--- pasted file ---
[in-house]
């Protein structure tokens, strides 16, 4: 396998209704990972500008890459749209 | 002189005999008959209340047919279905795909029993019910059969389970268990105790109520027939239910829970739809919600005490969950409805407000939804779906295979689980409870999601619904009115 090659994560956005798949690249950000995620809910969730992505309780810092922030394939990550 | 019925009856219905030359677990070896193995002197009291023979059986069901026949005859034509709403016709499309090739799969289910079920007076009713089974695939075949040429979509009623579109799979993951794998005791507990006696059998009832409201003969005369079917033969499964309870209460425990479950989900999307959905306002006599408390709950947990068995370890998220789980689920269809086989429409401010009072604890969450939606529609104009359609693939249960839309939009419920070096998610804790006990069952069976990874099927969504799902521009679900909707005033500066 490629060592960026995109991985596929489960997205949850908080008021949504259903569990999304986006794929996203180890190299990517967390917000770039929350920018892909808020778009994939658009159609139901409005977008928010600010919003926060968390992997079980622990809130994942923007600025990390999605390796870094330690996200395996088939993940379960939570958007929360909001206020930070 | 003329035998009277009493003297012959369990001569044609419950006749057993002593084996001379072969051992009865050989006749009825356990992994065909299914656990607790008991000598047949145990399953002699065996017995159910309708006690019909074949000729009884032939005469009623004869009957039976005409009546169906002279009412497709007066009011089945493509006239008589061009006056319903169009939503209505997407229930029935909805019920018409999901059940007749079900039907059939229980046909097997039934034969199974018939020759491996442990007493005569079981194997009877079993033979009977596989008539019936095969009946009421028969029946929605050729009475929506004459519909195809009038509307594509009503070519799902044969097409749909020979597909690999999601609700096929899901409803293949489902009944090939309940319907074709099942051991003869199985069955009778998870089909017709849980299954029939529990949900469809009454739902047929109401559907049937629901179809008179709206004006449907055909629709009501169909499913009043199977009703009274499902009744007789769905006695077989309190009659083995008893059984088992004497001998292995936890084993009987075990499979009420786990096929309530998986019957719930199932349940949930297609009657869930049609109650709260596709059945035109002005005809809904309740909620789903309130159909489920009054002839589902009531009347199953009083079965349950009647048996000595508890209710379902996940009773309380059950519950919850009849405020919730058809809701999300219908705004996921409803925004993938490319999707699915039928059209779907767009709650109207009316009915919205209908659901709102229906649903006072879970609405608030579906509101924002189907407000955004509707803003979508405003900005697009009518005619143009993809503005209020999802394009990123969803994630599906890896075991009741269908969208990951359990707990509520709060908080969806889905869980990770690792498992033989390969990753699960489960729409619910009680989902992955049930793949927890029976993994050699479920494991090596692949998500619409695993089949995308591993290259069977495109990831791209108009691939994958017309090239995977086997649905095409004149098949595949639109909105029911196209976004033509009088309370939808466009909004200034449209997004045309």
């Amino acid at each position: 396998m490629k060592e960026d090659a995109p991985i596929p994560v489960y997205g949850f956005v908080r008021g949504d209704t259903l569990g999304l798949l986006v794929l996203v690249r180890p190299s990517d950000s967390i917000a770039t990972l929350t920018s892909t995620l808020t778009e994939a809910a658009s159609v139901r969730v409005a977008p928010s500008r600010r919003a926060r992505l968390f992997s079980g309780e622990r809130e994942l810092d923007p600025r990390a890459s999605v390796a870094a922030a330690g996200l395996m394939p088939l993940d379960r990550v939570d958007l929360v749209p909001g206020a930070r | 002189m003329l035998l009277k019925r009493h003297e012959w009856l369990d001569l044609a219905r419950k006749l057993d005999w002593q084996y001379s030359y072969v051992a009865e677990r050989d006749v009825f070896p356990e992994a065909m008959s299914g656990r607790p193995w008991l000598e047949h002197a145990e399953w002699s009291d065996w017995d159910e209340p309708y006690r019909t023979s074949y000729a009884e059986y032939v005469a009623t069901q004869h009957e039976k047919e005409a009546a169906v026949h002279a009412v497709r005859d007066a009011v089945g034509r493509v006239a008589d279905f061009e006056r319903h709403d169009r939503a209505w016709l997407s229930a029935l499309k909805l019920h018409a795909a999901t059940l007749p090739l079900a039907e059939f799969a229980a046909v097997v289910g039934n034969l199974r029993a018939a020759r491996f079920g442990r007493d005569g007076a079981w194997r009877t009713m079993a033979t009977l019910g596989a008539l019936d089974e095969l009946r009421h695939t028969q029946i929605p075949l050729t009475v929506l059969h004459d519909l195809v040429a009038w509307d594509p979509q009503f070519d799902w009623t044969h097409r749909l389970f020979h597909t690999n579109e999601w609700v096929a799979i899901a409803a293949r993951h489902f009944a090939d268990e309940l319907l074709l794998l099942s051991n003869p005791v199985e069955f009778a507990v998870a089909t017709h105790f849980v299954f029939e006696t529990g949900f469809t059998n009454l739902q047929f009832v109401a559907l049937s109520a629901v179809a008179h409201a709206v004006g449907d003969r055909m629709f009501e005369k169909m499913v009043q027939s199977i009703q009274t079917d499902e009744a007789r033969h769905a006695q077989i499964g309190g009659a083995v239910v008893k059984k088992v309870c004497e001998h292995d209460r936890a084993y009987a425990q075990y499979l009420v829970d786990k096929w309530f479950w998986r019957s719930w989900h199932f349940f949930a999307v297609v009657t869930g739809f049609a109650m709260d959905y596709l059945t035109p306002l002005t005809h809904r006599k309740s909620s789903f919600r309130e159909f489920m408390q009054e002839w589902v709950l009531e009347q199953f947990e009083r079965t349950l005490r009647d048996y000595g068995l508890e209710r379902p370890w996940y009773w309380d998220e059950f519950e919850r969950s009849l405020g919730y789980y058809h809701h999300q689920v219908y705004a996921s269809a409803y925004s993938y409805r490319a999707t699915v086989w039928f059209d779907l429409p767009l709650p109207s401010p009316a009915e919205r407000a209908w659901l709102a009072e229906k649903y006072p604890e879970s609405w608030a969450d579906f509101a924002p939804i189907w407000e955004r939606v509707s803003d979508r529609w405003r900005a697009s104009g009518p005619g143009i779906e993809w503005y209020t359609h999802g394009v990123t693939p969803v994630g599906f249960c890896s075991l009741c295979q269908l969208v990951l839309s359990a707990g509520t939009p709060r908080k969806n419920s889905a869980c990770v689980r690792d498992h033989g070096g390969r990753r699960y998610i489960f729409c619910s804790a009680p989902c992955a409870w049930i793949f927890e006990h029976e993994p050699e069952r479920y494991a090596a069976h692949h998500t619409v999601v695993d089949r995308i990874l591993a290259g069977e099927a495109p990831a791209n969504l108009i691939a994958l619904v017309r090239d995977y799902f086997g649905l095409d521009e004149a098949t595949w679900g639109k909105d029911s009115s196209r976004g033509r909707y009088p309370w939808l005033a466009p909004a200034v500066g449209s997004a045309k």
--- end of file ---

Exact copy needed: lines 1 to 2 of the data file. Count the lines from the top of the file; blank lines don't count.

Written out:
[in-house]
């Protein structure tokens, strides 16, 4: 396998209704990972500008890459749209 | 002189005999008959209340047919279905795909029993019910059969389970268990105790109520027939239910829970739809919600005490969950409805407000939804779906295979689980409870999601619904009115 090659994560956005798949690249950000995620809910969730992505309780810092922030394939990550 | 019925009856219905030359677990070896193995002197009291023979059986069901026949005859034509709403016709499309090739799969289910079920007076009713089974695939075949040429979509009623579109799979993951794998005791507990006696059998009832409201003969005369079917033969499964309870209460425990479950989900999307959905306002006599408390709950947990068995370890998220789980689920269809086989429409401010009072604890969450939606529609104009359609693939249960839309939009419920070096998610804790006990069952069976990874099927969504799902521009679900909707005033500066 490629060592960026995109991985596929489960997205949850908080008021949504259903569990999304986006794929996203180890190299990517967390917000770039929350920018892909808020778009994939658009159609139901409005977008928010600010919003926060968390992997079980622990809130994942923007600025990390999605390796870094330690996200395996088939993940379960939570958007929360909001206020930070 | 003329035998009277009493003297012959369990001569044609419950006749057993002593084996001379072969051992009865050989006749009825356990992994065909299914656990607790008991000598047949145990399953002699065996017995159910309708006690019909074949000729009884032939005469009623004869009957039976005409009546169906002279009412497709007066009011089945493509006239008589061009006056319903169009939503209505997407229930029935909805019920018409999901059940007749079900039907059939229980046909097997039934034969199974018939020759491996442990007493005569079981194997009877079993033979009977596989008539019936095969009946009421028969029946929605050729009475929506004459519909195809009038509307594509009503070519799902044969097409749909020979597909690999999601609700096929899901409803293949489902009944090939309940319907074709099942051991003869199985069955009778998870089909017709849980299954029939529990949900469809009454739902047929109401559907049937629901179809008179709206004006449907055909629709009501169909499913009043199977009703009274499902009744007789769905006695077989309190009659083995008893059984088992004497001998292995936890084993009987075990499979009420786990096929309530998986019957719930199932349940949930297609009657869930049609109650709260596709059945035109002005005809809904309740909620789903309130159909489920009054002839589902009531009347199953009083079965349950009647048996000595508890209710379902996940009773309380059950519950919850009849405020919730058809809701999300219908705004996921409803925004993938490319999707699915039928059209779907767009709650109207009316009915919205209908659901709102229906649903006072879970609405608030579906509101924002189907407000955004509707803003979508405003900005697009009518005619143009993809503005209020999802394009990123969803994630599906890896075991009741269908969208990951359990707990509520709060908080969806889905869980990770690792498992033989390969990753699960489960729409619910009680989902992955049930793949927890029976993994050699479920494991090596692949998500619409695993089949995308591993290259069977495109990831791209108009691939994958017309090239995977086997649905095409004149098949595949639109909105029911196209976004033509009088309370939808466009909004200034449209997004045309």